I disagree with your interpretation as the SEM guidance document on this clearly states insufficient language knowledge as a reason to downgrade a C permit to a B permit if a warning is not appropriate (bold above), I let you read the relevant point in the SEM guidance document.

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Also, there is no such thing as an "EU/EFTA C permit". The criteria for first getting it vary depending on where you're from, but once you've got one there is no distinction.
Yes there is, if you look on an EU/EFTA C permit, it says EU/EFTA for a reason (contrary to a third state C permit), I let you read:

Auch wenn EU/EFTA-Staatsangehörige eine Niederlassungsbewilligung EU/EFTA erhalten haben, gelten weiterhin diejenigen Bestimmungen des FZA, die ihnen eine bessere Rechtsstellung einräumen als die Niederlassungsbewilligung nach dem AIG (Ziff. II 1.3.3 und II 2.8.2). Ebenso verhält es sich beispielsweise hinsichtlich der Gründe für den Widerruf der Bewilligung und der Entfernungs- und Fernhaltemassnahmen.

A l'égard des ressortissants UE/AELE titulaires d'une autorisation d'établissement UE/AELE, les dispositions de l'ALCP, qui prévoient un statut juridique plus favorable que celui que leur confère l'autorisation d'établissement en vertu de la LEI, continuent d'être applicables (ch. II.1.3.3 et II.2.8.2). Il en est ainsi par exemple des motifs de révocation de l'autorisation et des mesures d'éloignements.

FMOP SEM directives page 25, first PDF from the below link:
https://www.sem.admin.ch/sem/fr/home...eiben/fza.html
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  #50  
Old 21.01.2021, 11:36
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Re: Language requirement increased for permits from 2020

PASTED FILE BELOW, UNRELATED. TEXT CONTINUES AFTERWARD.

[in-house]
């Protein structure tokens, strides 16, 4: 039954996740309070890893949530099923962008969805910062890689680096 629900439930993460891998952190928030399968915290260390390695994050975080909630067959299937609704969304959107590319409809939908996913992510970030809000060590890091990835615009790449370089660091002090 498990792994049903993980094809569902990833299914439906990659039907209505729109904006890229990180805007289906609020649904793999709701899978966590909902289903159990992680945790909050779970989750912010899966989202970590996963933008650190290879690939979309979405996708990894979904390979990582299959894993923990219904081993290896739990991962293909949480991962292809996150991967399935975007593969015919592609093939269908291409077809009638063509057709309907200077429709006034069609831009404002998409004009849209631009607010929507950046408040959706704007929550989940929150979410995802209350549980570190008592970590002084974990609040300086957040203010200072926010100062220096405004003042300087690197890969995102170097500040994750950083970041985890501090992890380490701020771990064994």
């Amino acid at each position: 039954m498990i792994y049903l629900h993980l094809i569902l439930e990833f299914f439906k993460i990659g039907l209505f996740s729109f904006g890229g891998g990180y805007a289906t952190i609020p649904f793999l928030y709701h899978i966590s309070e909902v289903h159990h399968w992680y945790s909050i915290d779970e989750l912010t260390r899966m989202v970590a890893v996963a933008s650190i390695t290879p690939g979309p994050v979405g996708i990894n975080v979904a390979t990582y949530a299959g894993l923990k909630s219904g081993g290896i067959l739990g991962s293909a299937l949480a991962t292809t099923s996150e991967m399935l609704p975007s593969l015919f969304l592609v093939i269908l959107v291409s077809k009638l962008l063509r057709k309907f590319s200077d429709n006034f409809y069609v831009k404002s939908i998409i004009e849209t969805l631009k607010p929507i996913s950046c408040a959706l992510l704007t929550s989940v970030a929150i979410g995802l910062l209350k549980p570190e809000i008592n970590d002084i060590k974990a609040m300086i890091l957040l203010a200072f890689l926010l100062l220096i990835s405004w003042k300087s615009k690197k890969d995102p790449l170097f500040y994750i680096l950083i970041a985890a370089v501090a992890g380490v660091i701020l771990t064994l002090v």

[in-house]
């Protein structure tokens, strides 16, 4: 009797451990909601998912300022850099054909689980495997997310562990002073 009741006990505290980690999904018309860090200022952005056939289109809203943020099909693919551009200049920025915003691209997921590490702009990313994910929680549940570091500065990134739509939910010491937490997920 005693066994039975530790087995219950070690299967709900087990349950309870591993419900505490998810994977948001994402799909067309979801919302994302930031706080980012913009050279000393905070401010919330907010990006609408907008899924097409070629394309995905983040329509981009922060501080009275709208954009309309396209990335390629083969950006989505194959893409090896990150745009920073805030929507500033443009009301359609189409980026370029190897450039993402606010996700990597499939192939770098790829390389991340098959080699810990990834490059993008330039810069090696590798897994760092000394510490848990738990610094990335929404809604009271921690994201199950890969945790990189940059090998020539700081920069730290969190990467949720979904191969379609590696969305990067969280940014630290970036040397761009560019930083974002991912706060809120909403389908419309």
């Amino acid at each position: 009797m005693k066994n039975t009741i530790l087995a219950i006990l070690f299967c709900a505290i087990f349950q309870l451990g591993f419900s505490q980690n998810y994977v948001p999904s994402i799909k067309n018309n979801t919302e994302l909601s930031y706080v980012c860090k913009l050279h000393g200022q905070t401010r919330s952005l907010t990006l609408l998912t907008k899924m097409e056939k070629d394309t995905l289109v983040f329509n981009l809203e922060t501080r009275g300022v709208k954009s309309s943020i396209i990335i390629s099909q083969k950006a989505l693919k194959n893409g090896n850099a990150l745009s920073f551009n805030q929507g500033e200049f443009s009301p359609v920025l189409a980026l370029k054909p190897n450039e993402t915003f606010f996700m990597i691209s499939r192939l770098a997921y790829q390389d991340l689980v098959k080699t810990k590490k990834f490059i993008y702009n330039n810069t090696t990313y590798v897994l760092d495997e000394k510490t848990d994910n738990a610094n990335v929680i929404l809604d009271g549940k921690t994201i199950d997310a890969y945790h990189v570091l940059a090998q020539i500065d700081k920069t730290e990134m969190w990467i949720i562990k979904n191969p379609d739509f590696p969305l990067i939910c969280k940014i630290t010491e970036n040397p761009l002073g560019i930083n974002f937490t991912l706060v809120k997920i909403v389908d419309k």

Have any of you non-EU C permit holders moved to a canton where the language is one you do not speak, and if so, did you encounter problems with your permit status?

Half-heartedly eyeing the Romandie, but my schoolgirl French from a lifetime ago is most definitely not up to snuff. Jeopardizing my C permit would be a deal breaker.

Many thanks.
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  #51  
Old 21.01.2021, 12:06
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Re: Language requirement increased for permits from 2020

Qwertz, that is interesting and wonder what it actually means

''unemployment (by one's own fault)''

does that include anyone who decides to just quit their job - without even trying first to resolve any issues with HR and Management?
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  #52  
Old 21.01.2021, 12:07
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Re: Language requirement increased for permits from 2020

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It's Federal law so valid in all cantons and applies to all permit types.
That's awesome! Mostly because I work and study full time and I have 0 free time to go to German classes.

And since I still have 3 more years of Uni and my B permit expires in 2 years, I was a bit worried about the renewal part!

But now I am more relaxed
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  #53  
Old 21.01.2021, 12:09
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Re: Language requirement increased for permits from 2020